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Hagen the existence of the densely populated Highland valleys was not widely known” (p. 43). As a result of this isolation, these people have remained very primitive in their living conditions. PNG has depended heavily on mission organizations to provide essential services in the most remote areas of the country. The Eastern Highlands Province was pioneered first by Europeans. The Chimbu and Western Highlands Provinces were explored later. The EHP was evangelized first by Lutheran missionaries who were coming across the German portion of PNG located in the Finschhafen region on the Huon Peninsula. According to Radford (1977), “European penetration of the eastern Highlands began in 1919-20 with the Lutheran mission excursions into the Kratke Ranges which lie between the Markham River plains and the Highland valleys of the Upper Ramu” (pp. 41-42). These missionaries were indigenous PNG citizens, who were sent by their local Lutheran congregation to evangelize this region for the Lutheran church. Radford provided some insight on their qualifications and work: Most evangelists were married and older men were generally preferred to younger. Some had teacher training, others were newly baptized. An evangelist began his work by learning the local language through joining in village activities and only later started preaching the gospel. He might eventually open a small school and give very simple instruction in the Kate language. In some cases he was 'adopted' by a village elder which facilitated his acceptance by the people. (p. 44) The Lutheran missionary over the local congregation in the Finschhafen region visited the missionaries annually and provided supervision for their activities and led exploratory patrols (Radford, 1977). The first attempts to evangelize this area were met with resistance. The breakthrough came when a traditional trade route was discovered in the headwaters of the Ramu Valley (Radford, 1977). Once the evangelists made contact, they leased land from the local people in order to build houses and plant gardens. Radford (1977) gave valuable insight here on the impact of these indigenous evangelists, Not only did they interpret language and custom but they were also agents of change spiritually with their Christian teaching, socially, as in their efforts to stop fighting, and economically by introducing new vegetables and providing access to foreign trade goods. (p. 44) Missions among the Kafe People The Kafe, with an animistic worldview, live in the Eastern Highlands Province of Papua New Guinea between the major cities of Goroka, the capital of the Eastern Highlands Province and Kainantu. The Kafe are one of the larger groups of people in all of PNG with a population of nearly 80,000 people. The language of the Kafe has four major dialects. These dialects are named after the rivers that run through their area; Kamanotina, Kafetina, Faiyantina, and Dunatina. The four dialects have been classified as one of the Eastern Central Languages. The Kaninte language, referred to by Radford (1977) as the Kate language, is the most similar to Kafe, grammatically and phonetically speaking. The Lutherans were the first to reach the Kafe and was the most influential. However, the Seventh Day Adventist group has established a presence and is very popular with the young

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people. There is some tension between the Lutheran and Seventh Day Adventist groups. This could be due to the rebellious nature of the youth and their desire to be a part of something new and different. The majority of the Kafe people are illiterate. While some of the village kids might have the opportunity to attend a local government run school in order to learn more English, this is usually short lived due to the schools proximity to the villages. The government run schools are located in the bigger cities so the village kids that live in the bush have to walk a long way to be able to attend. The kids get tired of walking every day so eventually stop going, thus probably only getting to about the third grade level. The Lutheran church may be understood as more of a regional identity and original religious community established when the Eastern Highlands Province was first discovered in the mid-20th century. The coastal areas of PNG identify more with the Catholic Church, since the Catholic missionaries got there first. There are several other religious organizations that are working in the Kafe area. Most however, are working in the trade language (Melanesian Pidgin English) not the Kafe language. The Joshua Project (2011) indicated the Kafe-Kamono people to be 85% Christian with only three unreached peoples among the area in which the Kafe are located. Church services in the Kafe are mostly in the trade language, not in the Kafe language. A more beneficial approach for the Kafe is to have the church services communicated to them in their mother tongue. There are problems with syncretism among the Kafe due to the previous teachings from various religious groups that worked among them in the past. Reyburn (2009) emphasized that it is very important for the missionary to identify with the people through their language, culture and daily living in order to have a road to proclaim the gospel. The religions that have established churches among the Kafe people have resulted in the local people mixing the new religion with their cultural beliefs in order to increase their ability to manipulate the ancestral spirits. This is known as syncretism. Working among the Kafe people with an informed understanding of their worldview, would provide the missionary with a significant advantage in clearly communicating the message they came to share. Yet, it would be naïve to think this would not occur. Kraft (2009) stated, “Though the risk of syncretism is always present when Christians attempt to inculturate Christianity, it is a risk that needs to be taken in order that people experience New Testament Christianity” (p. 405). As a result of not having a proper understanding of the culture and worldview of the people, a form of syncretism emerged among many of the people groups in PNG, especially among the islands and along the coast. Another form of syncretism that occurred has been referred to as the cargo cult. This phenomenon dates back to when the Europeans arrived in PNG with their abundance of material goods. The natives didn’t understand where these goods came from or how they were made. As a result of their pragmatic world view the indigenous New Guineans thought the Europeans held a magical key to getting these resources. In their attempts to get these goods, the natives thought they could perform rituals to persuade the ancestors to provide the goods to them too (Buck, 1988). In spite of the extreme setbacks and hardships (i.e.; living conditions, traveling long distances, culture, hostile natives, isolation and language barriers, etc.) during the early pioneer days into the South Pacific Islands, missionaries continued to spread their message to this remote part of the world.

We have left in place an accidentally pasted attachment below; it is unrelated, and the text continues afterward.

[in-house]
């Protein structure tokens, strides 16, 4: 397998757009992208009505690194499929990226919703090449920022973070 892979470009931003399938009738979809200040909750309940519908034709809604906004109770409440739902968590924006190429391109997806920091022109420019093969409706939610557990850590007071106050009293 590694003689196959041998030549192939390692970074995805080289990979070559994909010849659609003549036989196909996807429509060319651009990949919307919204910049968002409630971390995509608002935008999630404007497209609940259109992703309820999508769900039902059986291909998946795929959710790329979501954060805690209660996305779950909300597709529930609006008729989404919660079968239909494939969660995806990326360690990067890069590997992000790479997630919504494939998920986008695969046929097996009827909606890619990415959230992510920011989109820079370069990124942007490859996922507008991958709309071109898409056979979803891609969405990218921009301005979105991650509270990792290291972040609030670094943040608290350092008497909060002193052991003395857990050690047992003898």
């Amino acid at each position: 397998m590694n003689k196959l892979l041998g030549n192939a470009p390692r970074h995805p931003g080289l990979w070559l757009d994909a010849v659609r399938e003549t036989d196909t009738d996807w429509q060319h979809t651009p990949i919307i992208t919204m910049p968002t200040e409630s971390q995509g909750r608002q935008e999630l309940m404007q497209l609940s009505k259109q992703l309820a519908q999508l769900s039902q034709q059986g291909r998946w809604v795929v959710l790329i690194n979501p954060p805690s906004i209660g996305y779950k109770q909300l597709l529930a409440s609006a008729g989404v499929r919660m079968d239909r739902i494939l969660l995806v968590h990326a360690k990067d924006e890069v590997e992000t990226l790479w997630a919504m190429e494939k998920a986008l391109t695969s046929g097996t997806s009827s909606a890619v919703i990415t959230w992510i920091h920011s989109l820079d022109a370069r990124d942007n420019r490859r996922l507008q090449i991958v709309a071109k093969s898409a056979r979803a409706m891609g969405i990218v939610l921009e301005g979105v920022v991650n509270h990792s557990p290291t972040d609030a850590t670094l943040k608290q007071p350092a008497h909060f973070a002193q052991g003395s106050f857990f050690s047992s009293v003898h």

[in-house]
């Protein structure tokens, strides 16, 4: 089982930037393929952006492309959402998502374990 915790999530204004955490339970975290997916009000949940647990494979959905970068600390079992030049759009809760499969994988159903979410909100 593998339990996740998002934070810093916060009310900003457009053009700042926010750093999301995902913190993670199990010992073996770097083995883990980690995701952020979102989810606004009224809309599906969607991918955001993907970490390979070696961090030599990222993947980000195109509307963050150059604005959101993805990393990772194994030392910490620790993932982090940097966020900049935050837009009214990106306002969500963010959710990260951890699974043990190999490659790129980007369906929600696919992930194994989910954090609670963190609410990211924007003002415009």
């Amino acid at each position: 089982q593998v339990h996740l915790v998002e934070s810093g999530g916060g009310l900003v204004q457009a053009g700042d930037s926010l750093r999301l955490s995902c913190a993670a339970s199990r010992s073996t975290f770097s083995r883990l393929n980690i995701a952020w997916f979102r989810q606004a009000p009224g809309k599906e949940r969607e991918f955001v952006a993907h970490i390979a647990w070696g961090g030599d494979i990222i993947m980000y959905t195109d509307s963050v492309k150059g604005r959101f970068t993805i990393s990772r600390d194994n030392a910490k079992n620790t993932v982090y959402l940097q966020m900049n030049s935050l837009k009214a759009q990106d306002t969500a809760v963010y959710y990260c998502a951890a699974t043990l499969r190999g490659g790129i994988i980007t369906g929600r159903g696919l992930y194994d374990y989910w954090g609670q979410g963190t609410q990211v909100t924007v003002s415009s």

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Conclusion The focus for this study was on the history of missions among the Kafe people in the Eastern Highlands Province of Papua New Guinea. An examination of the history of Papua New Guinea revealed that this underdeveloped country has only recently become an autonomous government. As a result, the government has depended on mission organizations to provide essential services in the remote areas of the country. An overview of the history of missions in the South Pacific showed that missionaries have sacrificed greatly and persevered amidst great odds. The history of mission work in the Eastern Highlands Province of Papua New Guinea found Lutheran missionaries arrived first. The problem of syncretism as a result of a limited knowledge of the worldview and culture of the Kafe people was examined.

References Buck, E.P.D. (1988). Cargo-cult discourse: Myth and the rationalization of labor relations in Papua New Guinea. Dialectical Anthropology, 13(2), 157-171. Denoon, D. (2004). Manuscript XVI: Australia's difficulties in New Guinea as seen by J.D.B. Miller in 1965. The Journal of Pacific History, 39(3), 343-351. Joshua Project. (2011). Retrieved from: Neill, S., & Owen C. (1991). History of Christian missions ( 2nd ed.). London, England: Penguin Books. Nelson, H. (2000). Liberation: The end of Australian rule in Papua New Guinea. The Journal of Pacific History, 35(3), 269-280. Ploeg, A. (1999). Colonial land law in Dutch New Guinea. The Journal of Pacific History, 34(2), 191-204. Radford, R. (1977). Burning the spears. The Journal of Pacific History, 12(1), 40-54. Statoids. (2011). Retrieved from: Tucker, R. A. (2004). From Jerusalem to Irian Jaya. Grand Rapids, MI: Zondervan. Central Intelligence Agency (CIA). (2012). The World Factbook. Retrieved from: